GRPN stock stood at $4.83 at closing, up nearly 11 percent. Analysts went bullish on the stock after Recode, citing two people familiar with the situation, reported the company is looking to sell and has approached "several public companies" in the past month to drum up interest.
While a valuation in the $5 range reflects investors' downgraded expectations of Groupon the company is an appealing target to takeover because of its data on millions of users, Professor Erik Gordon of the University of Michigan's Ross School of Business.
Gordon said shareholders should probably get a 20 to 25 percent premium above the $4.83 closing price Monday in an acquisition.
Groupon could be and should be acquired," Gordon said. "I think as a standalone it is about as valuable as it can be expected."
Groupon typifies a class of companies which received high IPO valuations because they appeared to be cutting edge, Gordon said.
"It is really a discount deals company, and as good a discount deals company as you'll see," Gordon said. "What investors have learned from Groupon is that just because you do business on the Internet doesn't make you can Internet company that will have massive growth."
The $4.83 peak is about 20 percent below Groupon's 52 week high of $5.99.
Groupon -- which small merchants use to offer the public generous coupons, but which only apply if a large number of consumers sign up -- debuted in 2011 at $28, but has struggled in recent years. It's been trading for months at around $5 a share. The company claims 46.9 million active users.
Groupon's total revenue declined 17% in the first quarter, due to a decline in local and goods-derived revenues. After the first quarter of 2018, the company raised its full-year-adjusted EBITDA from $260 to $270 million to $280 to $290 million, prompting Gabelli & Co. to rate Groupon its, "Best Idea of 2018."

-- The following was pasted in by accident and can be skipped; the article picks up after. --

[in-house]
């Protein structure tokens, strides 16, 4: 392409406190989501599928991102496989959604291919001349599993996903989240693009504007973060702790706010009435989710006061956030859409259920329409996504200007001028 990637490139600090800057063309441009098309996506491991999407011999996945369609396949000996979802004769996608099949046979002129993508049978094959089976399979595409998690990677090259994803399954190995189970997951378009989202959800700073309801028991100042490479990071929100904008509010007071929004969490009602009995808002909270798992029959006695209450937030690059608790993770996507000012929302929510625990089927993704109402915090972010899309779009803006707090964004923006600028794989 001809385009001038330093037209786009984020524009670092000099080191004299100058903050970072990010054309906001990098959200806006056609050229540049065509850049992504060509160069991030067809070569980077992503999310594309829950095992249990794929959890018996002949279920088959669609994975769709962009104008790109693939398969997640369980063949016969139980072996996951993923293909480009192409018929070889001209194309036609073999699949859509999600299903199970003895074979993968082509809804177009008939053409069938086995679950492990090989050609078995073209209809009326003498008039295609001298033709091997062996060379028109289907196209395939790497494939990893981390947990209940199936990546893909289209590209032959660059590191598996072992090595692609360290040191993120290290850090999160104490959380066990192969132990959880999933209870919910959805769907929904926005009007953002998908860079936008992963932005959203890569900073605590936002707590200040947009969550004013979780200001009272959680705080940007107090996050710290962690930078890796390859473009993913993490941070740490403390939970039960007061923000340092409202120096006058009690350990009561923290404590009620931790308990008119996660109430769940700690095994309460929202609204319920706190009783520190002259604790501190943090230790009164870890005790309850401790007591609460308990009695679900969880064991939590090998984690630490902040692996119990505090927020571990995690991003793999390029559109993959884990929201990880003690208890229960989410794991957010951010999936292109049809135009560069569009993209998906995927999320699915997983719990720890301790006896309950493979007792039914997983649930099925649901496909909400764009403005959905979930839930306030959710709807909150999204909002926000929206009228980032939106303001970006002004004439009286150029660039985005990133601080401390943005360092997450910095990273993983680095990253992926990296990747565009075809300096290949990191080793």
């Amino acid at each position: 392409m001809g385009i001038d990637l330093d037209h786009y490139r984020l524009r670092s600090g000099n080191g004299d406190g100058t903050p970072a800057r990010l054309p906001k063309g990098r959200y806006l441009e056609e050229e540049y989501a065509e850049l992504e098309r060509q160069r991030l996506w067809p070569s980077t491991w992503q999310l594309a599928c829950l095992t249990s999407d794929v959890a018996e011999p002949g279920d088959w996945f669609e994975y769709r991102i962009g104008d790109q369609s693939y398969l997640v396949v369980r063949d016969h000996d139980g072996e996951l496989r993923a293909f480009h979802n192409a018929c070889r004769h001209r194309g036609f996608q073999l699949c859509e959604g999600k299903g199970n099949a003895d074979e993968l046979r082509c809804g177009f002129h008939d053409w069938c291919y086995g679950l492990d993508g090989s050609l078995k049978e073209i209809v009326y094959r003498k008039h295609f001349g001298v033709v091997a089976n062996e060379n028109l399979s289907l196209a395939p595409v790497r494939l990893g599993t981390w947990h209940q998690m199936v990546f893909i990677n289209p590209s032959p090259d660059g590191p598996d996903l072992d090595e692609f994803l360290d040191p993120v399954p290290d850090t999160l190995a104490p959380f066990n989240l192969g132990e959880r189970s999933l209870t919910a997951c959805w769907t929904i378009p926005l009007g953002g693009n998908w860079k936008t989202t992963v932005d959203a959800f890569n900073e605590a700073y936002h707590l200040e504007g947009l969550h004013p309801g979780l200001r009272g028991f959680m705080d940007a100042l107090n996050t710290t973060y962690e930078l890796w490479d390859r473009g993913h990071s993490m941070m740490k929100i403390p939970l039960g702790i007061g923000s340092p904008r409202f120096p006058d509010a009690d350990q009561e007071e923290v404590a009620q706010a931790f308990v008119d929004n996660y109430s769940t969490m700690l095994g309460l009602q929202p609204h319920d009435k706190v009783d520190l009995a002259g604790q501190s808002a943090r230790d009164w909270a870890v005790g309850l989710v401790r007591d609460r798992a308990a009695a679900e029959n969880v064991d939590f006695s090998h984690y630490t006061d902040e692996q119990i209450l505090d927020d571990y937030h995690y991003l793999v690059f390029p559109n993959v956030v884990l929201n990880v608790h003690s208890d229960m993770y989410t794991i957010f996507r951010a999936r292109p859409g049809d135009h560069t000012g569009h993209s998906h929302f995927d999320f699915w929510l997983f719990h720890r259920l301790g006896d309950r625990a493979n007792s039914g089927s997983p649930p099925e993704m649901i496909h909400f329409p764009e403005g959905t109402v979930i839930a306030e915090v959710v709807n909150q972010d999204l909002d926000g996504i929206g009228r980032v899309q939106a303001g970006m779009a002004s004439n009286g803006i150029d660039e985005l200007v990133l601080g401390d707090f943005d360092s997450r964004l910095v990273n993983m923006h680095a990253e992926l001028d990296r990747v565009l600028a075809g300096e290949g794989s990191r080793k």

The company's international business proved more resilient: Groupon's international gross profit rose 19% in the first quarter and the international customer base expanded to 17 million.
Tom Forte of D.A. Davidson & Co. considers that unjustifiably low, even after factoring in Groupon's slow growth rate in recent years. He's a set a $12 price target on the stock, assuming a sale to a suitor like Priceline (PCLN) , Alibaba (BABA - Get Report) , Alphabet (GOOG - Get Report) , (GOOGL - Get Report) or Facebook (FB - Get Report) . He added that even if GRPN isn't sold, it should still trade between $6 and $8 a share.
Forte sees five potential catalysts that could drive improved operating results at Groupon over the next year including a sale of the company, managing to drive full-price sales for small businesses, successful marketing efforts that push up gross profits well-positioned international efforts, and better profitability due to management cutting back lower-margin parts of the business.
"We would argue its North American business has never been in better shape and its international operations are well positioned, yet shares are trading under $5," Forte said in a note Monday morning. "If public markets are not giving the company the value we believe it deserves, perhaps maybe the right strategic buyer would."
(This story has been updated with additional details.)